Wednesday, March 14, 2012

Silence is golden, or at least smiled upon by the law

Lately, any time I find myself between novels on a weekend--Saturday suddenly stretching before me without an any endings beckoning--I open up the The Third Rumpole Omnibus (1997) and continuing my slow journey through the complete career of John Mortimer's perpetually amused barrister. Rumpole definitely isn't for everyone: leaving aside the fact that, were he to actually be one's colleague, the irritation would be endless, there's the problem that Mortimer's stories about him all hew to a simple formula wherein Rumpole takes on a case whose themes end up resonating in his interactions with his colleagues, wife, and acquaintances. It's all very schematic and repetitive, with Rumpole making the same sort of jokes and observations about the same sort of human failings story after story. In their reliance on the tried and true, the Rumpole books are close kin to Rex Stout's Nero Wolfe stories, but it's a comparison by which they suffer greatly: Stout created two truly unforgettable characters and a host of lesser ones, and his stories ripple with linguistic verve in a way that Mortimer's never do.

Yet, in this world of imperfection, the Rumpole stories are plenty good enough. Rumpole may be no Nero Wolfe, but who is? He's funny, smart, convincing, and never less than good company. Even the weakest Rumpole stories are entertaining, and in aggregate they're an achievement of which John Mortimer could justly be quite proud, and in which readers can take real joy.

Last Sunday morning found me reading a story that quickly became one of my favorites in Rumpole's whole ouevre, "Rumpole and the Right to Silence." It's a well-assemble, well-thought-out, smart, funny story, and it would be a solid place to start with Rumpole if you've not tried him.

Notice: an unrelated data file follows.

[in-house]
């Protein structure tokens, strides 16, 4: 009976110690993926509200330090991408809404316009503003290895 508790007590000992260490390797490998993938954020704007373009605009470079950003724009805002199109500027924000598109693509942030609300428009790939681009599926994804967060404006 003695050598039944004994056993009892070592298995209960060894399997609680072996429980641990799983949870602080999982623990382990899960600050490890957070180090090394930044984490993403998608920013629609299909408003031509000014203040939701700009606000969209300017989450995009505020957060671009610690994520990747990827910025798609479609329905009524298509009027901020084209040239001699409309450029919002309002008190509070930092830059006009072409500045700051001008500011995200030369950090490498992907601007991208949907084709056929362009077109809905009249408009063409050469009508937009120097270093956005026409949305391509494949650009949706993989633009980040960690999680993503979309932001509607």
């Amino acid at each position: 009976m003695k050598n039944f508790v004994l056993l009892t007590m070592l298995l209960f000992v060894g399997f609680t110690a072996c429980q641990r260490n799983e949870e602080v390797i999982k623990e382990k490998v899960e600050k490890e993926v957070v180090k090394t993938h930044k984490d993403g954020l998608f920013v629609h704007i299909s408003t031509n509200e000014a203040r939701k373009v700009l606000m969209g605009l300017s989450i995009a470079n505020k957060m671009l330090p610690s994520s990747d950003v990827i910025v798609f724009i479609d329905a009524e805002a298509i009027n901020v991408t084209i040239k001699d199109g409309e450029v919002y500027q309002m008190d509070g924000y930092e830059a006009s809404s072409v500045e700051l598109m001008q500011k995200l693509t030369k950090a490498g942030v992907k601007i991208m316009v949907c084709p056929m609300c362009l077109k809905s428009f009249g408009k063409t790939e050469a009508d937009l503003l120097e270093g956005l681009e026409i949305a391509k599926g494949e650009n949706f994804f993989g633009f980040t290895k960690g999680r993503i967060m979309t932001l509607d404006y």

Today, though, I'm simply going to share the opening, which, as is common with Rumpole, establishes the current cultural, political, and legal scene (in this case, circa 1990):
What distresses me most about our times is the cheerful manner in which we seem prepared to chuck away those blessed freedoms we have fought for, bled for and got banged up in chokey for down the centuries. We went to all that trouble with King John to get trial by our peers, and now a lot of lawyers with the minds of business consultants want to abolish juries. We struggled to get the presumption of innocence, that golden thread that runs through British justice, and no one seems to give a toss for it any more. What must we do, I wonder. Go back to Rumnymede every so often to get another Magna Carta and cut off King Charles's head at regular intervals to ensure our constitutional rights? Speaking entirely for myself, and at my time of life, I really don't feel like going through all that again.
Rumpole goes on, explicitly stating the theme of his story, to note that the right most under attack at that moment is the right to silence.

Which leads me to my other between-books weekend reading: the aforementioned Nero Wolfe. I followed "Rumpole and the Right to Silence" on Sunday with "Method Three for Murder," from Three at Wolfe's Door (1960). In that story, Archie lays out for a client (his own client, unusually enough, as the story opens with him angrily leaving Wolfe's employ and . . . well, it's complicated, and it ends with Wolfe technically working for Archie, which is fun to watch) her options when she's taken up for questioning:
"There are only three methods that are good in the long run. You have strong fingers."

"I'm sorry." Her grip relaxed a little, but she held on. "What are the three methods?"

"One. Button your lip. Answer nothing whatever. Two. Tell the truth straight through. The works. Three. Tell a simple basic lie with no trimmings, and stick to it. If you try a fancy lie, or a mixture of truth and lies, or part of the truth but try to save some, you're sunk. Of course I'm just talking to pass the time. In the present situation, as far as I know, there is no reason why you shouldn't just tell the truth."
And if you believe that last, well, Archie'd like you to see if you can get Inspector Cramer's job.

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